So long as your roommate and their partner remain empathetic, this should not cause a huge issue. The main problem may well revolve around your own feelings and insecurities, especially if you feel inadequate when you are not involved in a long-term relationship. If this is the case, you must look to deal with feelings in a proactive manner, and address them prior to moving in with others.

7. You struggle to respect one another’s privacy

Maintaining privacy and personal space is a huge issue for roommates, even those who know each other well. In fact, this kind of familiarity can breed even more significant issues, as boundaries can easily be worn down and blurred over time. It therefore makes it difficult to maintain personal boundaries, which in turn makes it easier to cross these and create tension in relationships.

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To avoid this, you must create a list of core rules that remain unchanged regardless of the changes in your friendship. These include not entering your house-guest’s rooms while they are not there, while you should always knock before invading their own private space. You will also need to understand each other’s tolerances and factor these into any rules.

Featured photo credit: Couple of young men talking on the stairs of an office via shutterstock.com

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Last Updated on January 24, 2021

How to Say No When You Know You Say Yes Too Often

How to Say No When You Know You Say Yes Too Often

Do you say yes so often that you no longer feel that your own needs are being met? Are you wondering how to say no to people?

For years, I was a serial people pleaser[1]. Known as someone who would step up, I would gladly make time, especially when it came to volunteering for certain causes. I proudly carried this role all through grade school, college, even through law school. For years, I thought saying “no” meant I would disappoint a good friend or someone I respected.

But somewhere along the way, I noticed I wasn’t quite living my life. Instead, I seem to have created a schedule that was a strange combination of meeting the expectations of others, what I thought I should be doing, and some of what I actually wanted to do. The result? I had a packed schedule that left me overwhelmed and unfulfilled.

It took a long while, but I learned the art of saying no. Saying no meant I no longer catered fully to everyone else’s needs and could make more room for what I really wanted to do. Instead of cramming too much in, I chose to pursue what really mattered. When that happened, I became a lot happier.

And guess what? I hardly disappointed anyone.

The Importance of Saying No

When you learn the art of saying no, you begin to look at the world differently. Rather than seeing all of the things you could or should be doing (and aren’t doing), you start to look at how to say yes to what’s important.

In other words, you aren’t just reacting to what life throws at you. You seek the opportunities that move you to where you want to be.

Successful people aren’t afraid to say no. Oprah Winfrey, considered one of the most successful women in the world, confessed that it was much later in life when she learned how to say no. Even after she had become internationally famous, she felt she had to say yes to virtually everything.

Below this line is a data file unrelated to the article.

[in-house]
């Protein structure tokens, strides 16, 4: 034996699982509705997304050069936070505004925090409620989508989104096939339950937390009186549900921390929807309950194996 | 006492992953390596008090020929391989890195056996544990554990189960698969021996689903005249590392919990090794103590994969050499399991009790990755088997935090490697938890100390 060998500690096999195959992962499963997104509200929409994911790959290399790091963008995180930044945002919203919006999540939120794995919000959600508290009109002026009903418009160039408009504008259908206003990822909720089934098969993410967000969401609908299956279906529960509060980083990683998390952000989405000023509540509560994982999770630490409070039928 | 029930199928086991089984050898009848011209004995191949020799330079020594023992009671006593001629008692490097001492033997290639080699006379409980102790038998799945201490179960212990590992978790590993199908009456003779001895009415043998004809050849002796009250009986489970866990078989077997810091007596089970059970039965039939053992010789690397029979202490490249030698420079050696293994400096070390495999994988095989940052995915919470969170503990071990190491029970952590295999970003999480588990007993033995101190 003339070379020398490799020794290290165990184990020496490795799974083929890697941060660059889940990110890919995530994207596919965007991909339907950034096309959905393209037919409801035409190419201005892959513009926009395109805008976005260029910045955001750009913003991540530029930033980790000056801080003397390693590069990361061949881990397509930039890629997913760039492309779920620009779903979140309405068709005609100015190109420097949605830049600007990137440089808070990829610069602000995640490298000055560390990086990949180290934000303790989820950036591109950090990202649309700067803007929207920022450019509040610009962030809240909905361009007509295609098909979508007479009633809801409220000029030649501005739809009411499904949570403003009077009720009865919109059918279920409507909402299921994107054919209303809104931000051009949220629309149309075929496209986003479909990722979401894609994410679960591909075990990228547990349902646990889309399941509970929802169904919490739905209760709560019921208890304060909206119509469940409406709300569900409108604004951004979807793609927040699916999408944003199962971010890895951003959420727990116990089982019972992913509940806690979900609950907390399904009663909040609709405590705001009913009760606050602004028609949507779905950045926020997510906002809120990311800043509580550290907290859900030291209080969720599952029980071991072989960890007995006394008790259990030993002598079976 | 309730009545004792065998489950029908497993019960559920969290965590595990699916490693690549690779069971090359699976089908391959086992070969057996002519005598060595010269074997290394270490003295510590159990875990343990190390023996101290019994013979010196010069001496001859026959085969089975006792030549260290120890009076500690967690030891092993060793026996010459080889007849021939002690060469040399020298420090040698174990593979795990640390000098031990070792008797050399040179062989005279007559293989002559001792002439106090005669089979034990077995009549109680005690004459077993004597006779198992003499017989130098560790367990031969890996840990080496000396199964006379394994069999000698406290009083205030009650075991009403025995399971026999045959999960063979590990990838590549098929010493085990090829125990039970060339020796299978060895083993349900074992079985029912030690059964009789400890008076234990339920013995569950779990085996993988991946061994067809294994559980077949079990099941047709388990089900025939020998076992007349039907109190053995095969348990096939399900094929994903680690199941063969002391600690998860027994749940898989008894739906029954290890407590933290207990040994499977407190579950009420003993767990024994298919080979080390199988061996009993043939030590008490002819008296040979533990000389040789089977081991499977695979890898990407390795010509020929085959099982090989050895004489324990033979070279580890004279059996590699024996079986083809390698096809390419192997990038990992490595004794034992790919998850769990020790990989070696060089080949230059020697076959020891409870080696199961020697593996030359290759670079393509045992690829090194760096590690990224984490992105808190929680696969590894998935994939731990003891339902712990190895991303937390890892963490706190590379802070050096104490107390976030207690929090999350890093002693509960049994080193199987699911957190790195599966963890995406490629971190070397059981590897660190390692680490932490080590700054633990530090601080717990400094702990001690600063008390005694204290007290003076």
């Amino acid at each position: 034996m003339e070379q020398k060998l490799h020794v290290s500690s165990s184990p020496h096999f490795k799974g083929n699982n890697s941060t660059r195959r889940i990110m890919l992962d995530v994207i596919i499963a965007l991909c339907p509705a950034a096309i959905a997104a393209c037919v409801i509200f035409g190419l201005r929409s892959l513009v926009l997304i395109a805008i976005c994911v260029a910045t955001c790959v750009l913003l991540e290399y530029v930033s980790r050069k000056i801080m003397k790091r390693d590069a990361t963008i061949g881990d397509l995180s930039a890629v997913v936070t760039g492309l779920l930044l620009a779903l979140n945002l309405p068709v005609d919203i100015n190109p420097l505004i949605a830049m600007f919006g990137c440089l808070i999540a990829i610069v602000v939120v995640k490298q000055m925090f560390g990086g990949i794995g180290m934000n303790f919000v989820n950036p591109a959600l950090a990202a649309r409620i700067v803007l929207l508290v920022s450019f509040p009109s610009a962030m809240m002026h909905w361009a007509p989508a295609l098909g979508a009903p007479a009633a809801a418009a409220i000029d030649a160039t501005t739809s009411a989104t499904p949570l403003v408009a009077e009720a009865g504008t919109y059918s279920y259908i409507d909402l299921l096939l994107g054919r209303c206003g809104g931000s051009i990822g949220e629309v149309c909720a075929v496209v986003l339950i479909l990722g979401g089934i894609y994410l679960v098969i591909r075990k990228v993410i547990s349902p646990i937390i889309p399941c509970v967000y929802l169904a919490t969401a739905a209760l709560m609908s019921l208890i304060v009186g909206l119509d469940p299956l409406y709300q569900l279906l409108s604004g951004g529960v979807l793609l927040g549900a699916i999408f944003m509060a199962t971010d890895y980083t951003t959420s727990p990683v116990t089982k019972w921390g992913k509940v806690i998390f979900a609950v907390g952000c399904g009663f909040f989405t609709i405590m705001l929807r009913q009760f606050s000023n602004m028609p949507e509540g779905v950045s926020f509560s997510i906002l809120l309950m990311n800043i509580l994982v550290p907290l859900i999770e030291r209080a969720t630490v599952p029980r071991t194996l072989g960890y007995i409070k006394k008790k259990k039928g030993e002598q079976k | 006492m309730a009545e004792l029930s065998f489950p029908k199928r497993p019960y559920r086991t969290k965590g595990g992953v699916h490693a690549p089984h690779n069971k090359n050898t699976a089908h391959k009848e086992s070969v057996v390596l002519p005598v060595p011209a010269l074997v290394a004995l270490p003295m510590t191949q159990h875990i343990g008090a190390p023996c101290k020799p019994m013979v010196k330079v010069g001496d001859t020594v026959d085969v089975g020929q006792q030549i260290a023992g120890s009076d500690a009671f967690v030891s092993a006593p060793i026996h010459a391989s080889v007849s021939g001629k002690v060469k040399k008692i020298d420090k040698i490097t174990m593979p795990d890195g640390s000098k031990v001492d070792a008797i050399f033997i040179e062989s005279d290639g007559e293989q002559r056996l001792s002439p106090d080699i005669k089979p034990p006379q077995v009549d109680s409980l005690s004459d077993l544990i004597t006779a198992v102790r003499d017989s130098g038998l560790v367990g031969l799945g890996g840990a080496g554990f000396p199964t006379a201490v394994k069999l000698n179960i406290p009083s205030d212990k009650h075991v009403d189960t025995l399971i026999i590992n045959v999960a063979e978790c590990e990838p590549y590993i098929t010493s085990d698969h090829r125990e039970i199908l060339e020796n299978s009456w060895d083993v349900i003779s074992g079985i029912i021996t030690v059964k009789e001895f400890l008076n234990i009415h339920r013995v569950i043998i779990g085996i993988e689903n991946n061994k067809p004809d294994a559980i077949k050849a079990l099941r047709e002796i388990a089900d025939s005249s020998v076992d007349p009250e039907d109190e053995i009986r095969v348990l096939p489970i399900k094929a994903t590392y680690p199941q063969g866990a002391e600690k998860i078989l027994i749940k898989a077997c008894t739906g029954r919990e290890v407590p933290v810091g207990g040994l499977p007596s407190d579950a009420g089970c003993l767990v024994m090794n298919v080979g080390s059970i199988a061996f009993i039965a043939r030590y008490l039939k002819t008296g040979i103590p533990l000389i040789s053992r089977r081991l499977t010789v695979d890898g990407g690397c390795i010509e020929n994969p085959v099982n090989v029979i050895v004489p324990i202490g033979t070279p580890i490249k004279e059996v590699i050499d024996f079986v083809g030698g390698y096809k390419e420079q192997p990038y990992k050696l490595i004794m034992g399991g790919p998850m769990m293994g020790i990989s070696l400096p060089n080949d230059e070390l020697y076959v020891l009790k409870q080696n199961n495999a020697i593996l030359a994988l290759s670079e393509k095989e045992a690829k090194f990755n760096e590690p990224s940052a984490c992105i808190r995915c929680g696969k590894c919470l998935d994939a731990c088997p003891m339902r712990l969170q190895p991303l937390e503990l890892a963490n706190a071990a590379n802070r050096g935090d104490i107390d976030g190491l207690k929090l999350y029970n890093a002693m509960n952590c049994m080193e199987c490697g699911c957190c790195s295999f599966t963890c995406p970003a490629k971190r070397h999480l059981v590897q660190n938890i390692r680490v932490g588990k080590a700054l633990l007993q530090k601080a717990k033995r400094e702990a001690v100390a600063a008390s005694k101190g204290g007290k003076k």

Being able to say no also helps you manage your time better.

Warren Buffett views “no” as essential to his success. He said:

“The difference between successful people and really successful people is that really successful people say no to almost everything.”

When I made “no” a part of my toolbox, I drove more of my own success, focusing on fewer things and doing them well.

How We Are Pressured to Say Yes

It’s no wonder a lot of us find it hard to say no.

From an early age, we are conditioned to say yes. We said yes probably hundreds of times in order to graduate from high school and then get into college. We said yes to find work, to get a promotion, to find love and then yes again to stay in a relationship. We said yes to find and keep friends.

We say yes because we feel good when we help someone, because it can seem like the right thing to do, because we think that is key to success, and because the request might come from someone who is hard to resist.

And that’s not all. The pressure to say yes doesn’t just come from others. We put a lot of pressure on ourselves.

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At work, we say yes because we compare ourselves to others who seem to be doing more than we are. Outside of work, we say yes because we are feeling bad that we aren’t doing enough to spend time with family or friends.

The message, no matter where we turn, is nearly always, “You really could be doing more.” The result? When people ask us for our time, we are heavily conditioned to say yes.

How Do You Say No Without Feeling Guilty?

Deciding to add the word “no” to your toolbox is no small thing. Perhaps you already say no, but not as much as you would like. Maybe you have an instinct that if you were to learn the art of no that you could finally create more time for things you care about.

But let’s be honest, using the word “no” doesn’t come easily for many people.

3 Rules of Thumbs for Saying No

1. You Need to Get Out of Your Comfort Zone

Let’s face it. It is hard to say no. Setting boundaries around your time, especially you haven’t done it much in the past, will feel awkward. Your comfort zone is “yes,” so it’s time to challenge that and step outside that.